Investigating how differences in environmental layout influence the neural topography of spatial navigation
Pilot study (2011-2012)
Conducted with the support of MaxNet Cognition
Prof. Günther Schlee (Head of the project)
Prof. Robert Turner (Head of the project)
Kirill Istomin (Principal Investigator)
Juan F. Domínguez (Principal Investigator)
Gary F. Egan (Principal Investigator)
Joachim Otto Habeck (Research Assistant)
Jaroslava Panáková (Research Assistant)
Denis Kostylev (Programmer)
People vary in the degree to which they rely on two basic navigational strategies. One strategy makes use of explicit memory of spatial relations between known landmarks – the so-called cognitive or mental map. The other strategy involves behavioural responses (i.e., turns or continuing movement straight ahead) to chains of stimuli specifying certain routes – so-called route knowledge. Individuals differ significantly in their relative mastery of one or the other strategy and studies have shown that they may systematically prefer one over the other. People also have a tendency to learn spatial information specific to one of the navigational strategies at the expense of that specific to the other strategy. Furthermore, long-term reliance on one or the other strategy has been shown to lead to structural changes in the brain.
Little is known about the factors involved in the formation of individual preferences for navigational strategies. However, it is rather likely that at least some of these factors are group-specific (i. e. they affect groups rather than individuals) and, therefore, they are likely to lead to group-specific differences in navigation and spatial learning style. Thus, it has been convincingly argued that the effectiveness and the very applicability of the two navigational and learning strategies essentially depend on the type of environment, with mental mapping being more effective in environments with unrestricted vistas and a limited number of distant landmarks (such as a steppe or a desert) and the strategy of route following being more effective in environments with restricted vistas and a considerable number of close-up landmarks (such as a dense forest). Other factors may include the experience in navigation, the peculiarities of navigational tasks themselves, and the means of travelling. All these are likely to depend on profession, social status and way of life and, therefore, to be group-specific as well. Finally, a large range of possible social and cultural factors, which are particularly difficult to investigate by usual laboratory methods, can be suggested to determine group-specific differences in navigational and spatial learning styles.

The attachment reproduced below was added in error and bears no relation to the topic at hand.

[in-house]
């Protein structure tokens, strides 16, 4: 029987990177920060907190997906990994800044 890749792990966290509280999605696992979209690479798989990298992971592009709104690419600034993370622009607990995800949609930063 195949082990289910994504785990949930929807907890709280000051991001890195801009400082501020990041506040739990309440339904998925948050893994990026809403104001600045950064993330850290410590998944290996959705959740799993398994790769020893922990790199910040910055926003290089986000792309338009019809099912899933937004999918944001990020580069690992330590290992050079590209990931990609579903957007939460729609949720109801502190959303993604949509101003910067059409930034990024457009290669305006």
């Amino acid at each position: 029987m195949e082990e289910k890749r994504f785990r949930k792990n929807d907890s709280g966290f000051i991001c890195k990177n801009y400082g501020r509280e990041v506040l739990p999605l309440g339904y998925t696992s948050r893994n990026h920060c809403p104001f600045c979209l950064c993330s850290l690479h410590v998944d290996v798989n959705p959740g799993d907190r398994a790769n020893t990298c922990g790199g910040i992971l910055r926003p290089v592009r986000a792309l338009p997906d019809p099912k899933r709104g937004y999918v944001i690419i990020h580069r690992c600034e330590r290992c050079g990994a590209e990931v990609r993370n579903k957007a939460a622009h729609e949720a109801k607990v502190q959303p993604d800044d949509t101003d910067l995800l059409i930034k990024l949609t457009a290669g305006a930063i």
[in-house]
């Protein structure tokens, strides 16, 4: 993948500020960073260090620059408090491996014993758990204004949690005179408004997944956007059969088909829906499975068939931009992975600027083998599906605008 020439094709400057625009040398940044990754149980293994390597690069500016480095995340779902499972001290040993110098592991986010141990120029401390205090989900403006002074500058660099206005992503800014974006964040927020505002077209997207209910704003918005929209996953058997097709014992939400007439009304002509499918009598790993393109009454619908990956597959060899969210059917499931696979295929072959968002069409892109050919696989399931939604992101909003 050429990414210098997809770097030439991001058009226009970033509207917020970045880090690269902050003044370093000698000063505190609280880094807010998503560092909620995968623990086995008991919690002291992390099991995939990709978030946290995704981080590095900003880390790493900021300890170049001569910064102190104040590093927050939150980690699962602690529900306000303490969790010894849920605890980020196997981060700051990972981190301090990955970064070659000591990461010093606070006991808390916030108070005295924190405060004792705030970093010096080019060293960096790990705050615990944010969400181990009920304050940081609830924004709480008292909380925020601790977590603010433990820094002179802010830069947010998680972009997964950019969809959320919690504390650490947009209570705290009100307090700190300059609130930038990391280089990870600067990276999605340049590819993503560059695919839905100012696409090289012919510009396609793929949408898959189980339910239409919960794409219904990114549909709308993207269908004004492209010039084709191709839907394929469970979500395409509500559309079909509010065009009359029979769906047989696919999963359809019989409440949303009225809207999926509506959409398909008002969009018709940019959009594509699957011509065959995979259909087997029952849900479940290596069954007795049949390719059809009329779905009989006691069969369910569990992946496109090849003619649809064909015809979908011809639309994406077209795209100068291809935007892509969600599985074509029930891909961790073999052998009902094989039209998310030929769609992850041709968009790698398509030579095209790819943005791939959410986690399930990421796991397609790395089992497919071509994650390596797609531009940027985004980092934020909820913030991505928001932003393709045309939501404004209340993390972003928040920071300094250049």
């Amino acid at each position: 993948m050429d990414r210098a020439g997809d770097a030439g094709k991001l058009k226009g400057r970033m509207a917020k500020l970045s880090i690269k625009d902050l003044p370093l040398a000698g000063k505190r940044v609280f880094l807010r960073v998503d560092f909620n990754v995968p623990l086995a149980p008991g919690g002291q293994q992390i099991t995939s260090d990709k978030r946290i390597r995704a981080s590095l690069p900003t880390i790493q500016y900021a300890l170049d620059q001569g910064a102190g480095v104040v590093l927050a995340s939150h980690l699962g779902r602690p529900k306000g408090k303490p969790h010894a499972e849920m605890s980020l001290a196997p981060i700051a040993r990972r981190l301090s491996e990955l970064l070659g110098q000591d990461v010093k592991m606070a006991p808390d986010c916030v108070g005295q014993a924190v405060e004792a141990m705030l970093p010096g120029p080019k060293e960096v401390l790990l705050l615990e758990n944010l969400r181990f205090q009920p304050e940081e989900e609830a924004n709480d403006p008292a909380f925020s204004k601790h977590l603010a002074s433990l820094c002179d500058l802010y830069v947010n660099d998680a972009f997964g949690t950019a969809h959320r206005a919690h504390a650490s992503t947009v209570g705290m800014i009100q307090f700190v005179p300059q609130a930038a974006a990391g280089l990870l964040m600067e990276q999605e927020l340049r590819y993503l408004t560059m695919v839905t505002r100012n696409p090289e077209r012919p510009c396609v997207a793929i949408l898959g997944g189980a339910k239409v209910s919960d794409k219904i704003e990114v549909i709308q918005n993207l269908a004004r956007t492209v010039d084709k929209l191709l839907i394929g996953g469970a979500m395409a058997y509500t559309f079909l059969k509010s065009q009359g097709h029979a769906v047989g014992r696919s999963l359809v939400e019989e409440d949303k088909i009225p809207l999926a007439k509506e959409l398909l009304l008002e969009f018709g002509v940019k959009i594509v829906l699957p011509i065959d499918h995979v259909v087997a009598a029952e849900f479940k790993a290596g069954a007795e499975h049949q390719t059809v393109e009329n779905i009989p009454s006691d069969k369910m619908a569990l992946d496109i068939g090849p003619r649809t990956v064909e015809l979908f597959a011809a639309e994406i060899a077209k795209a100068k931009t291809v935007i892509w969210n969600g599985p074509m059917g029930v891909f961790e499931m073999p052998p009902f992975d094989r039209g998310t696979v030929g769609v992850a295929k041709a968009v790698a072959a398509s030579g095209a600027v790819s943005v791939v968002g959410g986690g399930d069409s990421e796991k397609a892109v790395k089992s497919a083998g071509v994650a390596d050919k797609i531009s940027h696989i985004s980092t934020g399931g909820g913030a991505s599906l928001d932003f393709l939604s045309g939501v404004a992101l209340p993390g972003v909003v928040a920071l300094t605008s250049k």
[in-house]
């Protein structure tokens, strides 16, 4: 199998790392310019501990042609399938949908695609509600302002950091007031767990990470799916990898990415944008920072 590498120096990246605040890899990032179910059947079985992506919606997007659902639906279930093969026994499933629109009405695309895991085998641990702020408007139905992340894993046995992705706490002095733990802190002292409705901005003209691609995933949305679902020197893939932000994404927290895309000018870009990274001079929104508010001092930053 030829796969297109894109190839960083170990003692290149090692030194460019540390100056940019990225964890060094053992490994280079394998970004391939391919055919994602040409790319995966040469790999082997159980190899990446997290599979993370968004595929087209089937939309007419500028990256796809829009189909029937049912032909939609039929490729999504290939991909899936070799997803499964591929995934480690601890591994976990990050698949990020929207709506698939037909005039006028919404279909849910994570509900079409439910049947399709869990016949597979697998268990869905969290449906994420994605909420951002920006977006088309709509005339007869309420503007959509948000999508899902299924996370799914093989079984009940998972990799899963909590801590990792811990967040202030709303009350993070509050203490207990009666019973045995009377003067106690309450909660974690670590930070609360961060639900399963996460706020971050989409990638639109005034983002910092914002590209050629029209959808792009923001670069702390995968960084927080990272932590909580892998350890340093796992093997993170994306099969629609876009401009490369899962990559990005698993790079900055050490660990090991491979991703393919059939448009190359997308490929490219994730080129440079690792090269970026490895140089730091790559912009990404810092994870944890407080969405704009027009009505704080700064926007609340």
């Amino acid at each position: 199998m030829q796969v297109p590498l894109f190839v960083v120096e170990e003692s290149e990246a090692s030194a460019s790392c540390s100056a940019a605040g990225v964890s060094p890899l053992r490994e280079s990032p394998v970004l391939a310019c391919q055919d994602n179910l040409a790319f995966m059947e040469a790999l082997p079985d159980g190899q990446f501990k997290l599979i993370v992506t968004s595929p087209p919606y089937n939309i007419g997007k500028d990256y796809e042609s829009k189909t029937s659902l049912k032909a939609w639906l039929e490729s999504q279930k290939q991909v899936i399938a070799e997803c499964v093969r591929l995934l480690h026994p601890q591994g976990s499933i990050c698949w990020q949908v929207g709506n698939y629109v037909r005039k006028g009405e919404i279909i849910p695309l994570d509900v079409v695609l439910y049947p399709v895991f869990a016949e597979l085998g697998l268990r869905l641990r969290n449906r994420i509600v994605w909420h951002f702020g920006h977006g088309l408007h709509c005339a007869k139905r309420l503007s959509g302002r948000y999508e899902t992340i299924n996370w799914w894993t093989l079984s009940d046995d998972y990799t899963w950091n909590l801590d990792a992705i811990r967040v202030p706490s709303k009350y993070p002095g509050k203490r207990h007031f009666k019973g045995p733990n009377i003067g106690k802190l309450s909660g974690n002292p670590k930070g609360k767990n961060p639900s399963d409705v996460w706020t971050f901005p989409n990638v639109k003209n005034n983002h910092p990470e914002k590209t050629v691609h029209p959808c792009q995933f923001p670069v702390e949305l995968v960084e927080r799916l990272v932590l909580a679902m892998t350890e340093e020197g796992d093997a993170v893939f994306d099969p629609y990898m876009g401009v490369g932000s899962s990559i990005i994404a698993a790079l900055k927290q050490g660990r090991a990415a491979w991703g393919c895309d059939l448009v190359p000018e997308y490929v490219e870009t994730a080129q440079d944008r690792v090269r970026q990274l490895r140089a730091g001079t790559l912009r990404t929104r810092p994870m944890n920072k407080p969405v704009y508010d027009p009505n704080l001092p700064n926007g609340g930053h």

The predisposition to deploy one strategy more often than the other are likely to have pronounced behavioural and cognitive consequences for two reasons. First, the two strategies support and limit navigation in different ways: the route knowledge strategy seems to be more straightforward and lead to fewer errors in navigation; the mental map strategy, despite being more prone to errors, allows the possibility to calculate and take new and potentially more efficient routes to the target. Second, the changes in brain structures associated with a particular navigational and spatial learning style can have effects on other cognitive abilities and, therefore, on other brain regions. These effects, if present in groups, are likely to have social and cultural consequences. Therefore, an evaluation of the distribution of spatial navigation and learning styles between groups as well as of factors contributing to their formation would be an important contribution to both neuroscience and a range of social disciplines. Although such an assessment lies outside the main focus of research in all these disciplines, it is a suitable task for neuroanthropology, a new field of study that integrates theory and methods from anthropology and neuroscience to investigate the ways in which culture and the brain interact.